He’s the only player in MAAC history to record 1,500 points, 500 rebounds, 200 assists and 200 steals. He totaled 1,849 points, 523 boards, 222 assists and 250 steals while adding 290 3-pointers. His 86 wins are the most by a Purple Eagle.
“Niagara has a rich history; the last three and half years have been tough for the community but overall, you see the bigger picture—we did a lot of great things here during my playing days and we hung more banners than any other MAAC team during that time. We have a great history here—obviously Calvin Murphy but also they honored the 2007 team this season and what a great reminder of the possibilities that exist here. Before me, we had great players like Alvin Young who led the nation in scoring [averaging 25.1 points a game during the 1998-99 season]. It’s a great history here at Niagara and I know there’s been some down years and people forgot what we did but we will get this turned around.”
There’s been many teaching points for coach Casey and his staff with this young team—Scott (17.3 ppg) and Dukes (15.5) lead the attack, which also features promising sophomore forwards Marvin Prochet and Dominic Robb.
“Kids want to win so bad and they think that next level is right there and winning is everything and to get on TV,” Lewis said. “We’ve lost a lot of close games but I’ve been on both sides, winning the title and losing the title game. I try to share all aspects of this to them and stay positive. They will grow together and I think key to keep them together. I remind them and know what’s losing close and big games. I’ve been on both sides of winning the title and losing the title game. I try to share that experience and stay positive.”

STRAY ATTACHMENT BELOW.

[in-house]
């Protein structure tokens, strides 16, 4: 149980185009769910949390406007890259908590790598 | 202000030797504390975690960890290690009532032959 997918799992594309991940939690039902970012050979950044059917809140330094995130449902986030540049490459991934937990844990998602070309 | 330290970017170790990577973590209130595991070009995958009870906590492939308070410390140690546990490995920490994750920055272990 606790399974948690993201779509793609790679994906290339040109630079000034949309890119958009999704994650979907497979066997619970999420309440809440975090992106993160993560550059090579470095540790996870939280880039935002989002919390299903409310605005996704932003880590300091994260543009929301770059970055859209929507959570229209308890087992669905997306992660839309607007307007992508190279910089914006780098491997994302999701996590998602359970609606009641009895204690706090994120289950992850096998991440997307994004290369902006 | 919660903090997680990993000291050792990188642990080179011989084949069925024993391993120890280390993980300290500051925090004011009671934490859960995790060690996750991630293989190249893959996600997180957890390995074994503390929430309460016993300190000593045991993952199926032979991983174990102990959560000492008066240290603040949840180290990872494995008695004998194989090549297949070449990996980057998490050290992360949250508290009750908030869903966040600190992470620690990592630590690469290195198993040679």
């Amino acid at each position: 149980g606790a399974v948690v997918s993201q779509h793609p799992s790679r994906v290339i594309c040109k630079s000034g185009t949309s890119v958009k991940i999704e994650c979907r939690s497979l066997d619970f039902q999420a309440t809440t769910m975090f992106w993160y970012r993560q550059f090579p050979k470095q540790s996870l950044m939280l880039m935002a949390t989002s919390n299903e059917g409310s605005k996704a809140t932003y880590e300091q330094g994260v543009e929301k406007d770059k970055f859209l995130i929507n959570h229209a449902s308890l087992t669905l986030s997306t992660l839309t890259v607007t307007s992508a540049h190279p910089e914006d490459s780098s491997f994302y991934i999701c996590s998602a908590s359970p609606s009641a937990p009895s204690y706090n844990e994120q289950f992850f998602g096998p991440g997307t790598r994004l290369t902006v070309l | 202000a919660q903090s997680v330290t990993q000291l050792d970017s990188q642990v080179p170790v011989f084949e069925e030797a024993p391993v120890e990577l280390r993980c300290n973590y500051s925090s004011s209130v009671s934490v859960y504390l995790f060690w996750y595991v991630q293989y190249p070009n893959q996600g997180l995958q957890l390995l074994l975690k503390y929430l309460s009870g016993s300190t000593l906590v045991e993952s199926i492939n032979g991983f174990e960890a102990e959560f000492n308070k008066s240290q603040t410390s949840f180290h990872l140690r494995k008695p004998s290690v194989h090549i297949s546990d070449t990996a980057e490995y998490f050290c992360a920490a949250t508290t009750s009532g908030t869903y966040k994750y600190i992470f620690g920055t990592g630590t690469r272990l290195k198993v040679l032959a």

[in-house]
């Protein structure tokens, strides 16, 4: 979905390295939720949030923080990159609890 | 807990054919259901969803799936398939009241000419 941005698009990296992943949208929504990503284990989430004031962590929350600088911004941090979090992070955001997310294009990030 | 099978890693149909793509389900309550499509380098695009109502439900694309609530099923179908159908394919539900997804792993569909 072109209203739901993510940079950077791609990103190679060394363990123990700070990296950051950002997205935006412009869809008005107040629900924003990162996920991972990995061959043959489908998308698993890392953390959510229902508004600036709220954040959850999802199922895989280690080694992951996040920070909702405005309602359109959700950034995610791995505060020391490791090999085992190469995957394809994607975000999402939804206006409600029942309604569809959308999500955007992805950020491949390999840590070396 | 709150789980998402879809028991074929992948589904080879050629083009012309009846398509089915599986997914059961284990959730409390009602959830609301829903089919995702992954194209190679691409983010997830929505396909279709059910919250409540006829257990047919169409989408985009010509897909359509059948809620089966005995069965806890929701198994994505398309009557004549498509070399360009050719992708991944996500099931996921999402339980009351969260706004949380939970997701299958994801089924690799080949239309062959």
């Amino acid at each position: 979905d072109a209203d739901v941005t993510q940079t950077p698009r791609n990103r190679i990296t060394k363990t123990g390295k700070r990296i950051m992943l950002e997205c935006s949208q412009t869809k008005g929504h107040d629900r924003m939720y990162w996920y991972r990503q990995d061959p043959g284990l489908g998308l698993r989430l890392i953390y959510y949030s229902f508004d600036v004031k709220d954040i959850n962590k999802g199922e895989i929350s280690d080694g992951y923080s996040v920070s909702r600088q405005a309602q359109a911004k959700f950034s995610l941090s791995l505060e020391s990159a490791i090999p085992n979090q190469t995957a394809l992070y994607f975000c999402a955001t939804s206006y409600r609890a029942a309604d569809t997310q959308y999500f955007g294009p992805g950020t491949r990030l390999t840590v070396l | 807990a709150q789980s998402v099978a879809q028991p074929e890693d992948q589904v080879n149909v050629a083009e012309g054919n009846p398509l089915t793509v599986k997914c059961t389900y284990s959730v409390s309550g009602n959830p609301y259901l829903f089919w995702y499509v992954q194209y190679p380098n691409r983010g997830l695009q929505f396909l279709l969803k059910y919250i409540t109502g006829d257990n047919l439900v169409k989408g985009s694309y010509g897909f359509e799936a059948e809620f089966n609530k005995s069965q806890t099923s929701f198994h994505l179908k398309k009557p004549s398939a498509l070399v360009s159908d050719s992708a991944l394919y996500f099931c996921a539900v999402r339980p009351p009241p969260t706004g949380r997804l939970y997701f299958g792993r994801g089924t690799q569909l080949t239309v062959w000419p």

One aspect that Lewis has cultivated on the players is their expectations of themselves. That internal drive was key for Lewis and he wants players to have an even more intense desire than their coaches.
“It wasn’t easy at first because first thing is mental,” Lewis saidi. “When I think of myself, basketball was everything to me and sports was my outlet. I came from humble beginnings and my neighborhood wasn’t the best but wasn’t bad. My mom did so much for us and there were cold winters where we had to cut the cable or heat was off. My outlet was school and focus on being the best athlete I can be. I wasn’t going on vacations or going on dates. Nowadays, guys post their workout videos and worry about the camera angle or lightning. We didn’t have YouTube on our phones and social media as prominent now versus when I played. Kids don’t understand; there’s a lot of distractions. I have kids tell me, ‘I want to break your records.’ They have to understand what I did to get there. They were like, ‘Oh I didn’t know you had to do all that.’ When I coached high school, a kid came to me and said, ‘I can’t make practice because of attending a Sixers game.’ And then they wonder how much work it takes to get to be special.”
With Lewis on board, Niagara’s young roster has a person front and center knowing what they are going through. And if they need further reassurance, all they have to do is look up on the court at the Gallagher Center and see the banners. Then they will know what it takes.